There tends to be a few go-to questions that interviewers love to pull out the bag. One is guaranteed to come up straight away, acting as the ice-breaker: ‘Tell me about yourself’.
It can be so easy, especially when you’re pumped with adrenaline, to spurt out your life story and enthuse about your hobby as a stamp collector. However, the interviewer is looking for something slightly different!
With enough preparation (and some relaxing breathing techniques!), you’ll be able to offer the interviewer what they’re looking for so that you’re one step closer to landing that dream job.
What do they mean?
A potential employer isn’t interested in where you grew up or how many dogs you have, they’re interested in your working life. It’s the perfect way for them to get familiar with you and gently ease you into the interviewing process.
List your biggest accomplishments
It’s important to have a few of your biggest achievements prepared before going in. Employers “want to hear stories that point to a specific and relative outcome or accomplishment, experience, or even a failure they can measure against their perceived needs,” writes Allan Hay in Memory Mining. Perhaps it was when a boss praised you and you received a promotion or that time when you solved a problem.
If you are a recent graduate then don’t fret! Take an example from an extracurricular activity or a project you were involved in. If you’re applying for a media job then mention working at your student newspaper or at the radio station. This is also the perfect time to discuss your volunteer work – it demonstrates the seriousness of your character and your commitment to helping the community.
The S*T*A*R approach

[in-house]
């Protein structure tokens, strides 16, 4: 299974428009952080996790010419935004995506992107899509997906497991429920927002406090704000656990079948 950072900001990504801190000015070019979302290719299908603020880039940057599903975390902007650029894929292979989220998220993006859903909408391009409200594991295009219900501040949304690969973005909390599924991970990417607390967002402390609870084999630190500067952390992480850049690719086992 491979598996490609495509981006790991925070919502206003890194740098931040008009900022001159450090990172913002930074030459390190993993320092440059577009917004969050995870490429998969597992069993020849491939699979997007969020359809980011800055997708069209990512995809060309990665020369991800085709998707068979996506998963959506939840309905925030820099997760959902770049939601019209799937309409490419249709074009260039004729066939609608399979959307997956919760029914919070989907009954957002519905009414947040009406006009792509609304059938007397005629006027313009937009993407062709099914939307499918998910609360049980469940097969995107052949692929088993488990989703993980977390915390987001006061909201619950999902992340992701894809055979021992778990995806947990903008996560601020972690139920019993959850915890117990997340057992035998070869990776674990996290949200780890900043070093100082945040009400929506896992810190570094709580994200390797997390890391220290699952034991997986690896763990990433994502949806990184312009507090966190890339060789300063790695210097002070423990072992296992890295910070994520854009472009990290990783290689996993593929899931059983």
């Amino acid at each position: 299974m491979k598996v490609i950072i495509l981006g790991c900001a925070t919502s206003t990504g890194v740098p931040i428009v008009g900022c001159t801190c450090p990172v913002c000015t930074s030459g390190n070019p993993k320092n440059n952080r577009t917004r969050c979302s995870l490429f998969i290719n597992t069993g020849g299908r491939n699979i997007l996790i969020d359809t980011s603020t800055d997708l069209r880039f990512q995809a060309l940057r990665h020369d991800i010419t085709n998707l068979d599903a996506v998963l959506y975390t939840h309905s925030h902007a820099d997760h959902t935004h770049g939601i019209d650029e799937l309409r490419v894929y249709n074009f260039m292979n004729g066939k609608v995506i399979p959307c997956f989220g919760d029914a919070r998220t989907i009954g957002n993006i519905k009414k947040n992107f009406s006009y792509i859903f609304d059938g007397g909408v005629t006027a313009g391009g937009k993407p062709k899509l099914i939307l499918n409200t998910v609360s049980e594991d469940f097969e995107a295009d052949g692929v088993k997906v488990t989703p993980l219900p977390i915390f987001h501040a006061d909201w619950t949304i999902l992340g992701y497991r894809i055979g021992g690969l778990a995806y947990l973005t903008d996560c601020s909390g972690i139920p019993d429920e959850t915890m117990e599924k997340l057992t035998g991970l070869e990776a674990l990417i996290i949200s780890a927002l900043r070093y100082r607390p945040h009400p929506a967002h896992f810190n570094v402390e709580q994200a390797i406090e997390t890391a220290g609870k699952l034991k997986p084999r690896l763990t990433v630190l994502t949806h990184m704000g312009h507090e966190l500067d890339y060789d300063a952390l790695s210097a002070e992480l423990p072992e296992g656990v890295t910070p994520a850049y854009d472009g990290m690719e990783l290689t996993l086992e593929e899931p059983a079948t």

It’s important to not just list a success story and leave it at that. That’s why the tried and tested approach of ‘STAR’ is so successful. Although it’s used for a lot of behavioral questions (you know, those ‘Tell me a time when…’ ones), it can also really help structure your answer here too.
STAR is an acronym for four key concepts.
Situation: Set the scene for your story. For example, a time you worked together as a group or solved a conflict.
Task: Next, describe your responsibility within that particular situation. What was required of you? Perhaps you had to complete a group project under a tight deadline and had to tackle some obstacles.
Action: You then describe how you completed the task. Perhaps you were the project manager and went the extra mile to create high-quality work, despite having little time to do it. It’s important to focus more on what you did here rather than your coworker or team.
Result: Finally, explain the outcome or results of the project. Did you learn anything from it? Be sure to emphasize your accomplishments and how the experience helped you.
However, there are a couple of things to consider whilst using this technique. It’s important to speak specifically rather than in general terms. Include how many people were in your group, how long you had before the deadline and then quantify your success. If you remain generic then the example will not have that much of an impact.
Additionally, it’s important to remember to tailor the answer to the company. Always try and match your answer to the job description and the values that the business upholds
The best way to close your answer is to explain why you’re interested in the position. Remember it’s them, not you. It’s important to always have the interviewer’s interest at the forefront of your mind.
Additionally, you’ll want to stress that the position is in line with your plans and career goals. It proves that the candidate has done their homework and that you’ve considered the requirements necessary for the role.
Be sure to go through your answer a few times before attending the interview. It shouldn’t sound too rehearsed but flow naturally. If you have that sorted then you’ll be on to a good start!